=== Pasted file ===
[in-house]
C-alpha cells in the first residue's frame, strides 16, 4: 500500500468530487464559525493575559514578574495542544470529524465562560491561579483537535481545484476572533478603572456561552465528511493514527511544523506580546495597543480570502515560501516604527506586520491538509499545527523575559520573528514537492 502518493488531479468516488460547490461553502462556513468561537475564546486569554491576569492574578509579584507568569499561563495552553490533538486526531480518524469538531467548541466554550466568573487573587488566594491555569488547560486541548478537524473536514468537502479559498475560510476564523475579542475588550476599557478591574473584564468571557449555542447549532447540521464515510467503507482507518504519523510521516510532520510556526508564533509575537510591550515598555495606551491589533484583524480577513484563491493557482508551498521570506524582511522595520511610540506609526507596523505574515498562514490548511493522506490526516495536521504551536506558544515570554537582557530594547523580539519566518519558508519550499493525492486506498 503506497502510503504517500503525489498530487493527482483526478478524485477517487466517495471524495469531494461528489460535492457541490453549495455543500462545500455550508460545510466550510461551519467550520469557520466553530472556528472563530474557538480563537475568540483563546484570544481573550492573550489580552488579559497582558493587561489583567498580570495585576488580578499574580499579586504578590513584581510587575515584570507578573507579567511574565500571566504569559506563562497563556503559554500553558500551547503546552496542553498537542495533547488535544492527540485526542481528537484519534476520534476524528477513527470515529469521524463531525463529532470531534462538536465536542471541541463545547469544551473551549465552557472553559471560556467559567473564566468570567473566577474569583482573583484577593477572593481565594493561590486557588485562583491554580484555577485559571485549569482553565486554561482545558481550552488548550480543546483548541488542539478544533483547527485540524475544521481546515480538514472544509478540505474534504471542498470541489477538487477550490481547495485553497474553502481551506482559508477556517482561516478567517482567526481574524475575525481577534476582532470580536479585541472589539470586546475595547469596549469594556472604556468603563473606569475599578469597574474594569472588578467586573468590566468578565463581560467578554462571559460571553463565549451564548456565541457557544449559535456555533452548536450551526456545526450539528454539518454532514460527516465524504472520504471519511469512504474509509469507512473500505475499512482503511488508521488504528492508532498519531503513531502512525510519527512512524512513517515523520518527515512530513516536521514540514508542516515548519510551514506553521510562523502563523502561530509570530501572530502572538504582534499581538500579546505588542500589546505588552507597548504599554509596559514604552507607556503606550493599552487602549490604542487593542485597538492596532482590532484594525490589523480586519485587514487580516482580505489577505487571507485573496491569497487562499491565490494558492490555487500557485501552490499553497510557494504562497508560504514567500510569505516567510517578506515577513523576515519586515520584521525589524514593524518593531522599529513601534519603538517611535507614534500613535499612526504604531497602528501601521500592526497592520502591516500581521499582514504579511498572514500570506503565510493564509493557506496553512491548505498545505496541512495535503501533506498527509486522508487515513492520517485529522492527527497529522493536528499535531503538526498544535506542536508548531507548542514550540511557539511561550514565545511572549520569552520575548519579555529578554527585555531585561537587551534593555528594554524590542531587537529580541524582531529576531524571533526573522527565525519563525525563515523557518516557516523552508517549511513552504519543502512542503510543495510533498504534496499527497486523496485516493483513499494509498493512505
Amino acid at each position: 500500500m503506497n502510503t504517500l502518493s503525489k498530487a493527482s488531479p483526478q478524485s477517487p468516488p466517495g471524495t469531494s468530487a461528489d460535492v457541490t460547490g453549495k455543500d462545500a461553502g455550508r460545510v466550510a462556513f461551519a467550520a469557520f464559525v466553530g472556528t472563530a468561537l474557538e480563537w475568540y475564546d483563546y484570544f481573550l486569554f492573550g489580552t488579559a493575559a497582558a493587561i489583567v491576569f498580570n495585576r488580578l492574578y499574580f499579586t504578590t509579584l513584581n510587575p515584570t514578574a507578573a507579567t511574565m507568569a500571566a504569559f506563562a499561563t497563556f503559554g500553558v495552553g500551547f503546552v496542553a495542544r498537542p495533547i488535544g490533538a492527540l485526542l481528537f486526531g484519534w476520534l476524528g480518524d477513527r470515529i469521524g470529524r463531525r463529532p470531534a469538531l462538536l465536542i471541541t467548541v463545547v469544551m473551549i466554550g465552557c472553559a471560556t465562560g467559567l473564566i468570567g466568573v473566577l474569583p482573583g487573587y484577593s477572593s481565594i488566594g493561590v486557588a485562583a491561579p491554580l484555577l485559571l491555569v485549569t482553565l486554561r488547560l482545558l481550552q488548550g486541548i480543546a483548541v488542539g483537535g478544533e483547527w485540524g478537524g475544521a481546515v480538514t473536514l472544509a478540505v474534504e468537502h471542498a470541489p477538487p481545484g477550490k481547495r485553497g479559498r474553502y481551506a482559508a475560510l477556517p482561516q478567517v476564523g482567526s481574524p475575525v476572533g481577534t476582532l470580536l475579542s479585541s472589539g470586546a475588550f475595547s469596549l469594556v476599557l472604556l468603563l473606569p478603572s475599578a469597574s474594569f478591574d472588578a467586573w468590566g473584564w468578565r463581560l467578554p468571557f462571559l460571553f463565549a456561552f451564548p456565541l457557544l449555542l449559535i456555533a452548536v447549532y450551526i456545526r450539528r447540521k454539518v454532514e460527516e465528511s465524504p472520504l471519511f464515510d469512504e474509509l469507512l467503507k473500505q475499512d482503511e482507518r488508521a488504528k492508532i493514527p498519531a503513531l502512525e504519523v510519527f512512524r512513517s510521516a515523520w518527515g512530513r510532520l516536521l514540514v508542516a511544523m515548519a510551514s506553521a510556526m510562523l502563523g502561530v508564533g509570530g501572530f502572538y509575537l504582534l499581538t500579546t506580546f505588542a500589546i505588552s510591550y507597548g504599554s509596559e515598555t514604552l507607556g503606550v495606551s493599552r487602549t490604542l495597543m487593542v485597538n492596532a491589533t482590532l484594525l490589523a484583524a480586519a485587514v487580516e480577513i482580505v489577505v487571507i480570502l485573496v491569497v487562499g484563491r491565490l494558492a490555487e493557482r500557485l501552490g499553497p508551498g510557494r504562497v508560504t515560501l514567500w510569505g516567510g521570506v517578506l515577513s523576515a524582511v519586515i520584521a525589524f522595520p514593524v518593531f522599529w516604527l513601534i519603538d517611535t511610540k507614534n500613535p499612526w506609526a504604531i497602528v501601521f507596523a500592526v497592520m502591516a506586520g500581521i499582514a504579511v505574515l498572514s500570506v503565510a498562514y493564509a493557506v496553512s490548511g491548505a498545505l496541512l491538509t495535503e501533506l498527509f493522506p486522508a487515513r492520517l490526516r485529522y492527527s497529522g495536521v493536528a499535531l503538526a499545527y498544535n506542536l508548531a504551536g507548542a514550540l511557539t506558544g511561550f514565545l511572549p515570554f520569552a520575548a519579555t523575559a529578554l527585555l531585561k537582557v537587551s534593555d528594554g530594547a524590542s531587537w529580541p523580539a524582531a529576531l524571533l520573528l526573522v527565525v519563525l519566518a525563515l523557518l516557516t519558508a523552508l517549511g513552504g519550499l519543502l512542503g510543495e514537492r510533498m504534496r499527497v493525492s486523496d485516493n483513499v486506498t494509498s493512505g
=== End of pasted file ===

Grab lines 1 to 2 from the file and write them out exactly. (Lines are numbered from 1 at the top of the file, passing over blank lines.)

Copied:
[in-house]
C-alpha cells in the first residue's frame, strides 16, 4: 500500500468530487464559525493575559514578574495542544470529524465562560491561579483537535481545484476572533478603572456561552465528511493514527511544523506580546495597543480570502515560501516604527506586520491538509499545527523575559520573528514537492 502518493488531479468516488460547490461553502462556513468561537475564546486569554491576569492574578509579584507568569499561563495552553490533538486526531480518524469538531467548541466554550466568573487573587488566594491555569488547560486541548478537524473536514468537502479559498475560510476564523475579542475588550476599557478591574473584564468571557449555542447549532447540521464515510467503507482507518504519523510521516510532520510556526508564533509575537510591550515598555495606551491589533484583524480577513484563491493557482508551498521570506524582511522595520511610540506609526507596523505574515498562514490548511493522506490526516495536521504551536506558544515570554537582557530594547523580539519566518519558508519550499493525492486506498 503506497502510503504517500503525489498530487493527482483526478478524485477517487466517495471524495469531494461528489460535492457541490453549495455543500462545500455550508460545510466550510461551519467550520469557520466553530472556528472563530474557538480563537475568540483563546484570544481573550492573550489580552488579559497582558493587561489583567498580570495585576488580578499574580499579586504578590513584581510587575515584570507578573507579567511574565500571566504569559506563562497563556503559554500553558500551547503546552496542553498537542495533547488535544492527540485526542481528537484519534476520534476524528477513527470515529469521524463531525463529532470531534462538536465536542471541541463545547469544551473551549465552557472553559471560556467559567473564566468570567473566577474569583482573583484577593477572593481565594493561590486557588485562583491554580484555577485559571485549569482553565486554561482545558481550552488548550480543546483548541488542539478544533483547527485540524475544521481546515480538514472544509478540505474534504471542498470541489477538487477550490481547495485553497474553502481551506482559508477556517482561516478567517482567526481574524475575525481577534476582532470580536479585541472589539470586546475595547469596549469594556472604556468603563473606569475599578469597574474594569472588578467586573468590566468578565463581560467578554462571559460571553463565549451564548456565541457557544449559535456555533452548536450551526456545526450539528454539518454532514460527516465524504472520504471519511469512504474509509469507512473500505475499512482503511488508521488504528492508532498519531503513531502512525510519527512512524512513517515523520518527515512530513516536521514540514508542516515548519510551514506553521510562523502563523502561530509570530501572530502572538504582534499581538500579546505588542500589546505588552507597548504599554509596559514604552507607556503606550493599552487602549490604542487593542485597538492596532482590532484594525490589523480586519485587514487580516482580505489577505487571507485573496491569497487562499491565490494558492490555487500557485501552490499553497510557494504562497508560504514567500510569505516567510517578506515577513523576515519586515520584521525589524514593524518593531522599529513601534519603538517611535507614534500613535499612526504604531497602528501601521500592526497592520502591516500581521499582514504579511498572514500570506503565510493564509493557506496553512491548505498545505496541512495535503501533506498527509486522508487515513492520517485529522492527527497529522493536528499535531503538526498544535506542536508548531507548542514550540511557539511561550514565545511572549520569552520575548519579555529578554527585555531585561537587551534593555528594554524590542531587537529580541524582531529576531524571533526573522527565525519563525525563515523557518516557516523552508517549511513552504519543502512542503510543495510533498504534496499527497486523496485516493483513499494509498493512505